Regular readers will know of my interest in shipping containers. It pre-dated Marc Levinson’s excellent The Box.In fact it must date back a long way – one of my favourite TV series when young was The Onedin Line.
Recently I’ve been following these Postcards from a Supply Chain, and also read Rose George’s Deep Sea and Foreign Going (which I reviewed here). The latest in this genre is The Container Principle: How a Box Changes the Way We Think by Alexander Klose.
A collection of essays, this touches on the history of the industry and the economics of transportation and trade. But it is more concerned with the wider question of the cultural impact of containerisation. “Containers play as decisive a role in the organization of people, programs, and information as they do in that of goods,” writes Klose. “They not only physically appear in every imaginable place in the city (such as subway stops and airports) and in rural areas, they also appear in such cultural domains as architecture and urban planning, psychology, philosophy, pedagogy, business administration, communications and information, film, television, theatre and art.”
And cliches. Thinking outside the box, anyone?
There are chapters that riff on various aspects of containers, of which my favourite was the one about logistics, which is largely historical. Klose argues that modernity has a logistical logical structure, making the shipping container its “most successful material object to date…. Containerization is a prevailing cultural technology of the 20th and early 21st century.” I think I buy that argument. The book has lots of fantastic illustrations. It suffers a little from critical/media studies-speak but only a little, and more than makes up for it by bringing a different lens to this very familiar object.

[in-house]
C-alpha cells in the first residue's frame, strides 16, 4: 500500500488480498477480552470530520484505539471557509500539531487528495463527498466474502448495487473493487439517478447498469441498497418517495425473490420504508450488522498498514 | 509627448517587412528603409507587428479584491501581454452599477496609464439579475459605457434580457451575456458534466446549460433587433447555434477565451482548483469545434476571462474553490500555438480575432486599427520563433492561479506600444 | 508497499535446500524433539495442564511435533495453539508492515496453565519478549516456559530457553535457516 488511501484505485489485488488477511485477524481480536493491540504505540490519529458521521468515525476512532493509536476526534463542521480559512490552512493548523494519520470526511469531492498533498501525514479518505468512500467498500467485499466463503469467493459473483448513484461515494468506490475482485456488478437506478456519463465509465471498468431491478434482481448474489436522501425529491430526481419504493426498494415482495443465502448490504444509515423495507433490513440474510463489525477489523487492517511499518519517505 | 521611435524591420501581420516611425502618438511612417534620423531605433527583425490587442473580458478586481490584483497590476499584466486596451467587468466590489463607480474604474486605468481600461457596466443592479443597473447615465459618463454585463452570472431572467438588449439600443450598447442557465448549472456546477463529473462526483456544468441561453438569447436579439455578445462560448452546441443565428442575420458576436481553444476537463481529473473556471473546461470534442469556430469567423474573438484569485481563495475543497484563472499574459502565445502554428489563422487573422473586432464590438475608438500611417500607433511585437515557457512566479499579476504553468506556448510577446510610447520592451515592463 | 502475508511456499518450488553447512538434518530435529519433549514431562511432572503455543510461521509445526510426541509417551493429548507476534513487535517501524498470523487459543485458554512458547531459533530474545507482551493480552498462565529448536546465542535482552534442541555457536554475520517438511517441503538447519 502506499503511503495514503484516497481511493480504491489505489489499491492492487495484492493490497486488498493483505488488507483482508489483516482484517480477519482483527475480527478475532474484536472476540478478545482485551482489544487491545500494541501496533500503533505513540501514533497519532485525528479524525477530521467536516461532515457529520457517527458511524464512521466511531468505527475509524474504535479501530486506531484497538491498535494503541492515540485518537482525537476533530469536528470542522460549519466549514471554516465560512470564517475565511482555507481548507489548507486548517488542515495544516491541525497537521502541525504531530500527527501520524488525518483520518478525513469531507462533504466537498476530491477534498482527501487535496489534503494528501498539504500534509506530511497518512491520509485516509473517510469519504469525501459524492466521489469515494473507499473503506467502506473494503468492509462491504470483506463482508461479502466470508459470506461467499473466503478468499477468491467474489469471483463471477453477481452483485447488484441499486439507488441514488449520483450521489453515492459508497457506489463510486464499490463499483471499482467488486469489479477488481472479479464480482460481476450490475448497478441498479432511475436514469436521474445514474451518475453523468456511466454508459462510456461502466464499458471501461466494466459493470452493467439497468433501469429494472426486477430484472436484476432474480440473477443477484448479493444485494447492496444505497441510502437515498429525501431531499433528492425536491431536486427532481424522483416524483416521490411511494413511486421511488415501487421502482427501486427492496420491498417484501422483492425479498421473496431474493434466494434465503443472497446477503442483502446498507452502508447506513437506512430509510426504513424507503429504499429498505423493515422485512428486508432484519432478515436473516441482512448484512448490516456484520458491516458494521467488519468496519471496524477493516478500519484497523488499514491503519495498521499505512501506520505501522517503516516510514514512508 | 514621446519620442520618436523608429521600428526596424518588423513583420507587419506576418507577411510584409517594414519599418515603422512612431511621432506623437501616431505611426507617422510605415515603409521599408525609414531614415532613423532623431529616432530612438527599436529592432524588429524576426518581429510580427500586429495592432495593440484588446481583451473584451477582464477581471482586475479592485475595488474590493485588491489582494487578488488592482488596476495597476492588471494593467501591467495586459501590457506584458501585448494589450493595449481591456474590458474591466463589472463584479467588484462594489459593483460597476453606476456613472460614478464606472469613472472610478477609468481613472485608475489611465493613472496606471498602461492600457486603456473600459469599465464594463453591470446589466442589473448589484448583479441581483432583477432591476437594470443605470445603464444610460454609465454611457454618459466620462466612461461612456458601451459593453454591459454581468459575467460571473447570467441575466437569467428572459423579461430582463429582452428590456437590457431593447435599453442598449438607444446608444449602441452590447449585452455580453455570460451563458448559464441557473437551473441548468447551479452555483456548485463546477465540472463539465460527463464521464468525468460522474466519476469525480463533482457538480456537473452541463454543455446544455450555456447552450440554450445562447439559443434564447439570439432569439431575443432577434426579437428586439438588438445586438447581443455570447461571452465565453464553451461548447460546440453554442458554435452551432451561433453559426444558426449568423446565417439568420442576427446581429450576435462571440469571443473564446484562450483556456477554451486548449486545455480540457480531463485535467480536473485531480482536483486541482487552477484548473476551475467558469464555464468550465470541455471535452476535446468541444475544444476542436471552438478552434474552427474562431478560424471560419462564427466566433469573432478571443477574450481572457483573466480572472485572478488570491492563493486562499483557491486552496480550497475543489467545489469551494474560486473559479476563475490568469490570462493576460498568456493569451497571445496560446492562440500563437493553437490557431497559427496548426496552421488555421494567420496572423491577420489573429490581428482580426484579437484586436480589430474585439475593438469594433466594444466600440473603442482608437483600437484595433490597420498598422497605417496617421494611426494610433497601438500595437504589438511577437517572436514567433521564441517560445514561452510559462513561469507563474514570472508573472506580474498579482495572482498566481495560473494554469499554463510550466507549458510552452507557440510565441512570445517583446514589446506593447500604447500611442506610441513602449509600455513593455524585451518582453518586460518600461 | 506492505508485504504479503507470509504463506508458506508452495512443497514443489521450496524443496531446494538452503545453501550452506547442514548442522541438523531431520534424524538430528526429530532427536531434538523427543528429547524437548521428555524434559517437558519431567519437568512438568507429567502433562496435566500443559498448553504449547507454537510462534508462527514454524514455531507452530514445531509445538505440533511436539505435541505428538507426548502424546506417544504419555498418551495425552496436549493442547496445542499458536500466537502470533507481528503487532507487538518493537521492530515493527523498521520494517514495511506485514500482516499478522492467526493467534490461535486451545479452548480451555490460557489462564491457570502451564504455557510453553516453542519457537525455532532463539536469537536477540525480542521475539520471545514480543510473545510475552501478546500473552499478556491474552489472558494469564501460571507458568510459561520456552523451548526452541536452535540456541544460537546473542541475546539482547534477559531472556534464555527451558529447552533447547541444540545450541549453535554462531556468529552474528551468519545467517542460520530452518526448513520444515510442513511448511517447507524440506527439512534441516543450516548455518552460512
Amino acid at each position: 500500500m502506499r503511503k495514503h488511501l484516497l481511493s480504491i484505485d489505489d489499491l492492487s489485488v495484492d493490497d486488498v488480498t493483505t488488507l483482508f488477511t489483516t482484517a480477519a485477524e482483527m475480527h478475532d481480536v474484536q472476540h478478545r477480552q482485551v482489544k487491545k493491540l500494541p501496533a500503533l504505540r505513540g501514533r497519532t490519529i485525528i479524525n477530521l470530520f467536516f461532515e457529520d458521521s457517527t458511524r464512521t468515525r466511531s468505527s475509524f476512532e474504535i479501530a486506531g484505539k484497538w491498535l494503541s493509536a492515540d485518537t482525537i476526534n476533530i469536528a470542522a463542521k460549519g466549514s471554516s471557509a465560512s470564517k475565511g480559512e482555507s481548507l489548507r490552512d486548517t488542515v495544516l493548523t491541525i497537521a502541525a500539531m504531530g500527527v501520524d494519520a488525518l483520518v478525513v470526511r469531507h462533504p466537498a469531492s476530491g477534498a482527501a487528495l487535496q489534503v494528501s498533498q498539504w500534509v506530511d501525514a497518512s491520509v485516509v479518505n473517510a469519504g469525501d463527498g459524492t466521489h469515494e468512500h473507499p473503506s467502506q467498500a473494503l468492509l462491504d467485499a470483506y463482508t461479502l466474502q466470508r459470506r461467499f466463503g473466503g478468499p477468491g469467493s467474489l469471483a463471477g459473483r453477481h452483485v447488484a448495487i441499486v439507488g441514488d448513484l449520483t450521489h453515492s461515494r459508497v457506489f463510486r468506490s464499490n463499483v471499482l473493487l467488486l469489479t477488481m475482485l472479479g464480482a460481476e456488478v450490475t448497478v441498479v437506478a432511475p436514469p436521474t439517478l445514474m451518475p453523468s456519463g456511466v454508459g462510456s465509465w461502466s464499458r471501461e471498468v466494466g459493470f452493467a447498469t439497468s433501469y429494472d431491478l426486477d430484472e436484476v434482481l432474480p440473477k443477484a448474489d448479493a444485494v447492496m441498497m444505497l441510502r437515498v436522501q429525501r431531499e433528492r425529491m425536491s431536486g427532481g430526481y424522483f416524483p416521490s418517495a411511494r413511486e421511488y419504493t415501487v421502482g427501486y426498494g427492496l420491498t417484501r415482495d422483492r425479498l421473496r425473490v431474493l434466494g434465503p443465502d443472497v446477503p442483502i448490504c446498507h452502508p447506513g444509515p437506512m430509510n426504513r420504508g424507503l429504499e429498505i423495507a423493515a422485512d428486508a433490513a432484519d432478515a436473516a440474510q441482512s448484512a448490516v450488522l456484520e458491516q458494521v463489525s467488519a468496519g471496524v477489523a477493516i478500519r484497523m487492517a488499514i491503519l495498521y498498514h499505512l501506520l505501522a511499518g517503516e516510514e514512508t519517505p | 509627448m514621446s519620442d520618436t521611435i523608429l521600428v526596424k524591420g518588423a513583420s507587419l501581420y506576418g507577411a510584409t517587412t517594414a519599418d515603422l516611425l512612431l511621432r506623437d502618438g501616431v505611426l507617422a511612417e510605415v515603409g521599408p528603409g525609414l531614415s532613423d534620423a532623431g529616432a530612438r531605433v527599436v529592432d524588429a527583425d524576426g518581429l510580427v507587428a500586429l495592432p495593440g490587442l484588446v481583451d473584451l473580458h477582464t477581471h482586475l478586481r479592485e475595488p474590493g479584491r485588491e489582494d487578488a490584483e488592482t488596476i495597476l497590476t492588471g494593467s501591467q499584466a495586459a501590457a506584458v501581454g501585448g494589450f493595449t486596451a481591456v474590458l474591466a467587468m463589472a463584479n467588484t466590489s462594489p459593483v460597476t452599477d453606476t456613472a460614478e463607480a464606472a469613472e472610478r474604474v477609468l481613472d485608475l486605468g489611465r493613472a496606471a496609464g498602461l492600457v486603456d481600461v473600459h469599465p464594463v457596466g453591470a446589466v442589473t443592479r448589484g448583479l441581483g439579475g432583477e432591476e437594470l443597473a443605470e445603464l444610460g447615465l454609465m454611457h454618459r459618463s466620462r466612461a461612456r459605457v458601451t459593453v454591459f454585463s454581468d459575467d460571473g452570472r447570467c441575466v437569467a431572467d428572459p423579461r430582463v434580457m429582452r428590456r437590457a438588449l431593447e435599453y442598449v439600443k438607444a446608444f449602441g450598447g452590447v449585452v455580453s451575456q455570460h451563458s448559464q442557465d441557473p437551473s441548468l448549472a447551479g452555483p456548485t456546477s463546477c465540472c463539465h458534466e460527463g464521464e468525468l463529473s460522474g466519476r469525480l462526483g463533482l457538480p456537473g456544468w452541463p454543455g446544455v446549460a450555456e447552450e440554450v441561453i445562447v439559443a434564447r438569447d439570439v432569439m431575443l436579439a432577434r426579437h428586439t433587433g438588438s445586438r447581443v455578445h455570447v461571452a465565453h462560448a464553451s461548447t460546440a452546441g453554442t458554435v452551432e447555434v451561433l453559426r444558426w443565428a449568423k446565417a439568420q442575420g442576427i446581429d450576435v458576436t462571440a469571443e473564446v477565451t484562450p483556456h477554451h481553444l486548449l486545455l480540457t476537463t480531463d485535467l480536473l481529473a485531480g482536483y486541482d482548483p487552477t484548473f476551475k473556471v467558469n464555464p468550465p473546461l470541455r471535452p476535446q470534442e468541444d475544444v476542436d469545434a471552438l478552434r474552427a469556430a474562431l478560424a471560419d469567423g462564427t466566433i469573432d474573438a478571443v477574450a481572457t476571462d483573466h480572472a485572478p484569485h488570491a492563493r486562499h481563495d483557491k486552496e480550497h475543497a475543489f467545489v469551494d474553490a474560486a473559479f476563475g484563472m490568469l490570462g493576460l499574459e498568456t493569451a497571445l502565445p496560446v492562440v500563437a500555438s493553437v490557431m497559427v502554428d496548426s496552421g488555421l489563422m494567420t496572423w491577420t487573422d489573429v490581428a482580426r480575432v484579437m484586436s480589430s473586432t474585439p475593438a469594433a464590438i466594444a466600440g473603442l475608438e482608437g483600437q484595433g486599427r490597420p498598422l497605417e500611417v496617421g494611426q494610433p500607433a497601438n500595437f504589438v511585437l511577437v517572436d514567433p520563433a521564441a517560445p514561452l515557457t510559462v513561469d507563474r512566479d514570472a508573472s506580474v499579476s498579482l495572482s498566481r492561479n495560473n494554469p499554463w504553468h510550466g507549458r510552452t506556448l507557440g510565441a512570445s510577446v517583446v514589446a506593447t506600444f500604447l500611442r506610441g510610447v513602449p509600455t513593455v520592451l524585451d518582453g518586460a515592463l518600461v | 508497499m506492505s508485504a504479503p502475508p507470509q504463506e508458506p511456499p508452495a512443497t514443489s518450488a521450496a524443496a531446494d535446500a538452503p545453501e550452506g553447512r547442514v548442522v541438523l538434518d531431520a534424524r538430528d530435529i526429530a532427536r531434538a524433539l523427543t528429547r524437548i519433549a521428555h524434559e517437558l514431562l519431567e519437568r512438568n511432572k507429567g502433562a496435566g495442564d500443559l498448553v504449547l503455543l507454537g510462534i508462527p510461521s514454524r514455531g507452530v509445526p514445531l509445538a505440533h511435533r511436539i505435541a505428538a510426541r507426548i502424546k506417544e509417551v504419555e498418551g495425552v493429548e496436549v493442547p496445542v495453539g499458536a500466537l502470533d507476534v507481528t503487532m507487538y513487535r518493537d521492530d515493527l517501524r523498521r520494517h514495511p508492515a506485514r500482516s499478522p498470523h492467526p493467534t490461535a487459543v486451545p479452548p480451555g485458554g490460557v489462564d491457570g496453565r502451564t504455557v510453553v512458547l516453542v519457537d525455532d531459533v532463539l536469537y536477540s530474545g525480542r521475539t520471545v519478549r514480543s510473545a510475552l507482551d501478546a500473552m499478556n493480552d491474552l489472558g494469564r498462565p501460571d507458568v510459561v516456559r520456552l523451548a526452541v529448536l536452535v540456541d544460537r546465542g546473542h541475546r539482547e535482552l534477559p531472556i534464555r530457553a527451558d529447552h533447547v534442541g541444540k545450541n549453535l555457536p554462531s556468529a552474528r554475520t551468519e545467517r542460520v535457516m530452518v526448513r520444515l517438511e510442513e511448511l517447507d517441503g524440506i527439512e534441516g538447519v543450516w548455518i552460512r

Sitting in my colleague Terry Peach‘s office, I picked up Alfred Marshall’s Economics of Industry. I knew the phrase ‘the ordinary business of life’ of course, not least because Roger Backhouse used it as the title of his book on the history of economic thought. What I’d never realised was just how good the whole intro of Marshall’s book is:
“Political economy, or economics, is a study of man’s actions in the ordinary business of life; it inquires how he gets his income and how he uses it. It follows the actions of individuals and of nations as they seek, by separate or collective endeavour, to increase the material means of their well-being and to turn their resources to the best account. Thus it is on the one side a study of wealth, and on the other and more important side, a part of the study of man.”
In fact, it was hard to put it down once I’d started. It turns out to be a cracking read. I like the sentiment (making due allowance for the archaic use of ‘man’) and the way it’s expressed. I certainly see economics as part of the study of humankind, sitting alongside other human sciences – not only the social sciences but psychology and relevant parts of biology too.
To my delight, The Eternal Letter: Two Millennia of the Classical Roman Capital turned up in the post. I know there are plenty of font addicts out there. It’s a beautiful book, a hymn to traditional serif fonts. Although a sans serif person myself, the essays and pictures in this are a delight.